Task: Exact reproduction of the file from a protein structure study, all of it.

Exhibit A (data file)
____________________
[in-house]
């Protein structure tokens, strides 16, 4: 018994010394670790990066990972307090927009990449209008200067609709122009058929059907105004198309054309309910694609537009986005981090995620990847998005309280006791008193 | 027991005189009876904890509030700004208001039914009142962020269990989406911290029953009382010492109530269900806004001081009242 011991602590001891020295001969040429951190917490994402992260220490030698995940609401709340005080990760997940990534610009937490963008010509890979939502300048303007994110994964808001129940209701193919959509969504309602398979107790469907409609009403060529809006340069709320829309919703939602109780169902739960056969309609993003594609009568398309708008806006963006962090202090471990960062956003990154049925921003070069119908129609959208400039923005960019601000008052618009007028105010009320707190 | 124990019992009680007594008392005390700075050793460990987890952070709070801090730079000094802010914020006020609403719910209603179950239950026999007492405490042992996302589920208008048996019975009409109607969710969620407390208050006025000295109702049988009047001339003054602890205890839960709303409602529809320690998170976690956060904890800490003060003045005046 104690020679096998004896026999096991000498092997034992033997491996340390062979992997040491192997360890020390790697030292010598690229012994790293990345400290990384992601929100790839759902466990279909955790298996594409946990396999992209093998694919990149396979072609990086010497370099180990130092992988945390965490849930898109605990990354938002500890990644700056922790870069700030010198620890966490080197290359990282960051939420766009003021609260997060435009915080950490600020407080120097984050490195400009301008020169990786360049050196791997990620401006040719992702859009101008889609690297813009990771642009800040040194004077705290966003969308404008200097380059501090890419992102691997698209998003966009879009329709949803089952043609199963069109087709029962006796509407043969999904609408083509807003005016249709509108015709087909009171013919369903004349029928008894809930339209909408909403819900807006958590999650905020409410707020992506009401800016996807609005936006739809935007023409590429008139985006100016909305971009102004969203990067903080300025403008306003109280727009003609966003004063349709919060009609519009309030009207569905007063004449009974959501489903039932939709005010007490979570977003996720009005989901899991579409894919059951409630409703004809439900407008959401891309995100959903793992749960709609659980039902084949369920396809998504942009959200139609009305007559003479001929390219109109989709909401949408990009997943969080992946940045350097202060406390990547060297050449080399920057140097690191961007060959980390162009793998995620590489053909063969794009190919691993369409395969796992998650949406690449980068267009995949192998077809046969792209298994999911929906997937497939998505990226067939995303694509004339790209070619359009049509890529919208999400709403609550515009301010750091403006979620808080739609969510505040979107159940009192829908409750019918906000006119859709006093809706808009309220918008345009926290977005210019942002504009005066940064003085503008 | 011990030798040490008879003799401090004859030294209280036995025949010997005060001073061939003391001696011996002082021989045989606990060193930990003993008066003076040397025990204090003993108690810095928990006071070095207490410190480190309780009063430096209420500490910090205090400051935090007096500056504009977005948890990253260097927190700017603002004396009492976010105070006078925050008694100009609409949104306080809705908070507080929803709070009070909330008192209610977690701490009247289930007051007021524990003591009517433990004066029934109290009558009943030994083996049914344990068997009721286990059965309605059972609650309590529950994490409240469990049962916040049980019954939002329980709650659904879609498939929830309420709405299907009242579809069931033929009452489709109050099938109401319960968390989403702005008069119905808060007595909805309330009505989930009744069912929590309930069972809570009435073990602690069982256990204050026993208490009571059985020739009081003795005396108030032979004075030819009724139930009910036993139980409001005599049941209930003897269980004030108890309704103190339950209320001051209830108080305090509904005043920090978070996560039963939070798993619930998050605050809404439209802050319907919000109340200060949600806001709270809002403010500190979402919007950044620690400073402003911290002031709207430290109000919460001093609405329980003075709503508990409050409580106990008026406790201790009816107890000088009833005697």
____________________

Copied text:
[in-house]
């Protein structure tokens, strides 16, 4: 018994010394670790990066990972307090927009990449209008200067609709122009058929059907105004198309054309309910694609537009986005981090995620990847998005309280006791008193 | 027991005189009876904890509030700004208001039914009142962020269990989406911290029953009382010492109530269900806004001081009242 011991602590001891020295001969040429951190917490994402992260220490030698995940609401709340005080990760997940990534610009937490963008010509890979939502300048303007994110994964808001129940209701193919959509969504309602398979107790469907409609009403060529809006340069709320829309919703939602109780169902739960056969309609993003594609009568398309708008806006963006962090202090471990960062956003990154049925921003070069119908129609959208400039923005960019601000008052618009007028105010009320707190 | 124990019992009680007594008392005390700075050793460990987890952070709070801090730079000094802010914020006020609403719910209603179950239950026999007492405490042992996302589920208008048996019975009409109607969710969620407390208050006025000295109702049988009047001339003054602890205890839960709303409602529809320690998170976690956060904890800490003060003045005046 104690020679096998004896026999096991000498092997034992033997491996340390062979992997040491192997360890020390790697030292010598690229012994790293990345400290990384992601929100790839759902466990279909955790298996594409946990396999992209093998694919990149396979072609990086010497370099180990130092992988945390965490849930898109605990990354938002500890990644700056922790870069700030010198620890966490080197290359990282960051939420766009003021609260997060435009915080950490600020407080120097984050490195400009301008020169990786360049050196791997990620401006040719992702859009101008889609690297813009990771642009800040040194004077705290966003969308404008200097380059501090890419992102691997698209998003966009879009329709949803089952043609199963069109087709029962006796509407043969999904609408083509807003005016249709509108015709087909009171013919369903004349029928008894809930339209909408909403819900807006958590999650905020409410707020992506009401800016996807609005936006739809935007023409590429008139985006100016909305971009102004969203990067903080300025403008306003109280727009003609966003004063349709919060009609519009309030009207569905007063004449009974959501489903039932939709005010007490979570977003996720009005989901899991579409894919059951409630409703004809439900407008959401891309995100959903793992749960709609659980039902084949369920396809998504942009959200139609009305007559003479001929390219109109989709909401949408990009997943969080992946940045350097202060406390990547060297050449080399920057140097690191961007060959980390162009793998995620590489053909063969794009190919691993369409395969796992998650949406690449980068267009995949192998077809046969792209298994999911929906997937497939998505990226067939995303694509004339790209070619359009049509890529919208999400709403609550515009301010750091403006979620808080739609969510505040979107159940009192829908409750019918906000006119859709006093809706808009309220918008345009926290977005210019942002504009005066940064003085503008 | 011990030798040490008879003799401090004859030294209280036995025949010997005060001073061939003391001696011996002082021989045989606990060193930990003993008066003076040397025990204090003993108690810095928990006071070095207490410190480190309780009063430096209420500490910090205090400051935090007096500056504009977005948890990253260097927190700017603002004396009492976010105070006078925050008694100009609409949104306080809705908070507080929803709070009070909330008192209610977690701490009247289930007051007021524990003591009517433990004066029934109290009558009943030994083996049914344990068997009721286990059965309605059972609650309590529950994490409240469990049962916040049980019954939002329980709650659904879609498939929830309420709405299907009242579809069931033929009452489709109050099938109401319960968390989403702005008069119905808060007595909805309330009505989930009744069912929590309930069972809570009435073990602690069982256990204050026993208490009571059985020739009081003795005396108030032979004075030819009724139930009910036993139980409001005599049941209930003897269980004030108890309704103190339950209320001051209830108080305090509904005043920090978070996560039963939070798993619930998050605050809404439209802050319907919000109340200060949600806001709270809002403010500190979402919007950044620690400073402003911290002031709207430290109000919460001093609405329980003075709503508990409050409580106990008026406790201790009816107890000088009833005697």